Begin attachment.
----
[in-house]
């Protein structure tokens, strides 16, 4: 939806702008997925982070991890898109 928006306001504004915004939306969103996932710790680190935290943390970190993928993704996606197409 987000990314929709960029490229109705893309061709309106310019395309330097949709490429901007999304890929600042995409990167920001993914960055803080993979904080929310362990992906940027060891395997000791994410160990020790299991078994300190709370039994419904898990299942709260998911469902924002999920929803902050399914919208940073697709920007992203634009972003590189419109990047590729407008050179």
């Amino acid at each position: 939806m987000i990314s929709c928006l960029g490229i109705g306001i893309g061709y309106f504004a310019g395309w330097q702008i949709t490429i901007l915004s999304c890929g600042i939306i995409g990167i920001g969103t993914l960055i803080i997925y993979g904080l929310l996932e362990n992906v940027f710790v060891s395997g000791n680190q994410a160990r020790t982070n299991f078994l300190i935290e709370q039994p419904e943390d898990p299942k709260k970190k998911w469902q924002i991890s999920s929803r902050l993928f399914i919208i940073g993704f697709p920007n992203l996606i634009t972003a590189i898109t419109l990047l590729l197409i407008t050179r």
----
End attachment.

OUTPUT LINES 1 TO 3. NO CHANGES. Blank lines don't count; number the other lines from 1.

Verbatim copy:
[in-house]
């Protein structure tokens, strides 16, 4: 939806702008997925982070991890898109 928006306001504004915004939306969103996932710790680190935290943390970190993928993704996606197409 987000990314929709960029490229109705893309061709309106310019395309330097949709490429901007999304890929600042995409990167920001993914960055803080993979904080929310362990992906940027060891395997000791994410160990020790299991078994300190709370039994419904898990299942709260998911469902924002999920929803902050399914919208940073697709920007992203634009972003590189419109990047590729407008050179």
């Amino acid at each position: 939806m987000i990314s929709c928006l960029g490229i109705g306001i893309g061709y309106f504004a310019g395309w330097q702008i949709t490429i901007l915004s999304c890929g600042i939306i995409g990167i920001g969103t993914l960055i803080i997925y993979g904080l929310l996932e362990n992906v940027f710790v060891s395997g000791n680190q994410a160990r020790t982070n299991f078994l300190i935290e709370q039994p419904e943390d898990p299942k709260k970190k998911w469902q924002i991890s999920s929803r902050l993928f399914i919208i940073g993704f697709p920007n992203l996606i634009t972003a590189i898109t419109l990047l590729l197409i407008t050179r």